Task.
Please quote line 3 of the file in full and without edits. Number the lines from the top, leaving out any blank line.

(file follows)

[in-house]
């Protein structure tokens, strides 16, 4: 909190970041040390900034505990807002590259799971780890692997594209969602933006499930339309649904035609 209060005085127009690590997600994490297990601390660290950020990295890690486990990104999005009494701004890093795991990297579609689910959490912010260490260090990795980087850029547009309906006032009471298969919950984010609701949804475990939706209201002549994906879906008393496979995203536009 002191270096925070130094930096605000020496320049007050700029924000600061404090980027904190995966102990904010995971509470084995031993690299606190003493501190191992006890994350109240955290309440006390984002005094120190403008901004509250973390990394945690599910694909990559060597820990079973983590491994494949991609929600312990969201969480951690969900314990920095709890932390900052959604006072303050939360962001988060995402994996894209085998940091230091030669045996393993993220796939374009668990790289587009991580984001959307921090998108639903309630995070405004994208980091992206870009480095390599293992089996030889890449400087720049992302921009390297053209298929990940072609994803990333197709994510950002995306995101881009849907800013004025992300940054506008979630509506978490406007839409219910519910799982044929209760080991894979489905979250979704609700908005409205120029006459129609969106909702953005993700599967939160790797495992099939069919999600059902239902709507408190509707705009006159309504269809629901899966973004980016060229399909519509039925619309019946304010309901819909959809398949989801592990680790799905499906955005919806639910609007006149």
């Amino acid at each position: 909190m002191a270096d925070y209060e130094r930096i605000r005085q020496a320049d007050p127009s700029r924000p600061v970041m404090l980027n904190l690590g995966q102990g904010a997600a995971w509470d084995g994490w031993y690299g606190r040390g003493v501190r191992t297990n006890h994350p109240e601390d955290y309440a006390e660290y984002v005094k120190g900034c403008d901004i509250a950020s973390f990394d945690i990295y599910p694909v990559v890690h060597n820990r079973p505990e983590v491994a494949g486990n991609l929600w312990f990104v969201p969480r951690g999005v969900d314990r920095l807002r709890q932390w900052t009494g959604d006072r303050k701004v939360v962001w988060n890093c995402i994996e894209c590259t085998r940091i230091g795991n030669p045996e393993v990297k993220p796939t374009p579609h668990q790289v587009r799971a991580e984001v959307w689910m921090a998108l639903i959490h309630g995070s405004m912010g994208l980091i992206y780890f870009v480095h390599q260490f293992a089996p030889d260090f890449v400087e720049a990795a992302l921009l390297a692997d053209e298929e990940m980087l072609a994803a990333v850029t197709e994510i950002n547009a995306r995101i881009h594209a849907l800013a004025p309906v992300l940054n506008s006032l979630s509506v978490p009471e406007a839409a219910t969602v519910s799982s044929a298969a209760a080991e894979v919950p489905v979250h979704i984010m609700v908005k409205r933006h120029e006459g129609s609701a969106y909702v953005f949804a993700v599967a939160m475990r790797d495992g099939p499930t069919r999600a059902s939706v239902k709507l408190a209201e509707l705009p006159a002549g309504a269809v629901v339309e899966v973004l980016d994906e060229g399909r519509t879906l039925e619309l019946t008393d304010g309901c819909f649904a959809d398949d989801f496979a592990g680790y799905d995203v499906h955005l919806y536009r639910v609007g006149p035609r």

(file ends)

């Amino acid at each position: 909190m002191a270096d925070y209060e130094r930096i605000r005085q020496a320049d007050p127009s700029r924000p600061v970041m404090l980027n904190l690590g995966q102990g904010a997600a995971w509470d084995g994490w031993y690299g606190r040390g003493v501190r191992t297990n006890h994350p109240e601390d955290y309440a006390e660290y984002v005094k120190g900034c403008d901004i509250a950020s973390f990394d945690i990295y599910p694909v990559v890690h060597n820990r079973p505990e983590v491994a494949g486990n991609l929600w312990f990104v969201p969480r951690g999005v969900d314990r920095l807002r709890q932390w900052t009494g959604d006072r303050k701004v939360v962001w988060n890093c995402i994996e894209c590259t085998r940091i230091g795991n030669p045996e393993v990297k993220p796939t374009p579609h668990q790289v587009r799971a991580e984001v959307w689910m921090a998108l639903i959490h309630g995070s405004m912010g994208l980091i992206y780890f870009v480095h390599q260490f293992a089996p030889d260090f890449v400087e720049a990795a992302l921009l390297a692997d053209e298929e990940m980087l072609a994803a990333v850029t197709e994510i950002n547009a995306r995101i881009h594209a849907l800013a004025p309906v992300l940054n506008s006032l979630s509506v978490p009471e406007a839409a219910t969602v519910s799982s044929a298969a209760a080991e894979v919950p489905v979250h979704i984010m609700v908005k409205r933006h120029e006459g129609s609701a969106y909702v953005f949804a993700v599967a939160m475990r790797d495992g099939p499930t069919r999600a059902s939706v239902k709507l408190a209201e509707l705009p006159a002549g309504a269809v629901v339309e899966v973004l980016d994906e060229g399909r519509t879906l039925e619309l019946t008393d304010g309901c819909f649904a959809d398949d989801f496979a592990g680790y799905d995203v499906h955005l919806y536009r639910v609007g006149p035609r």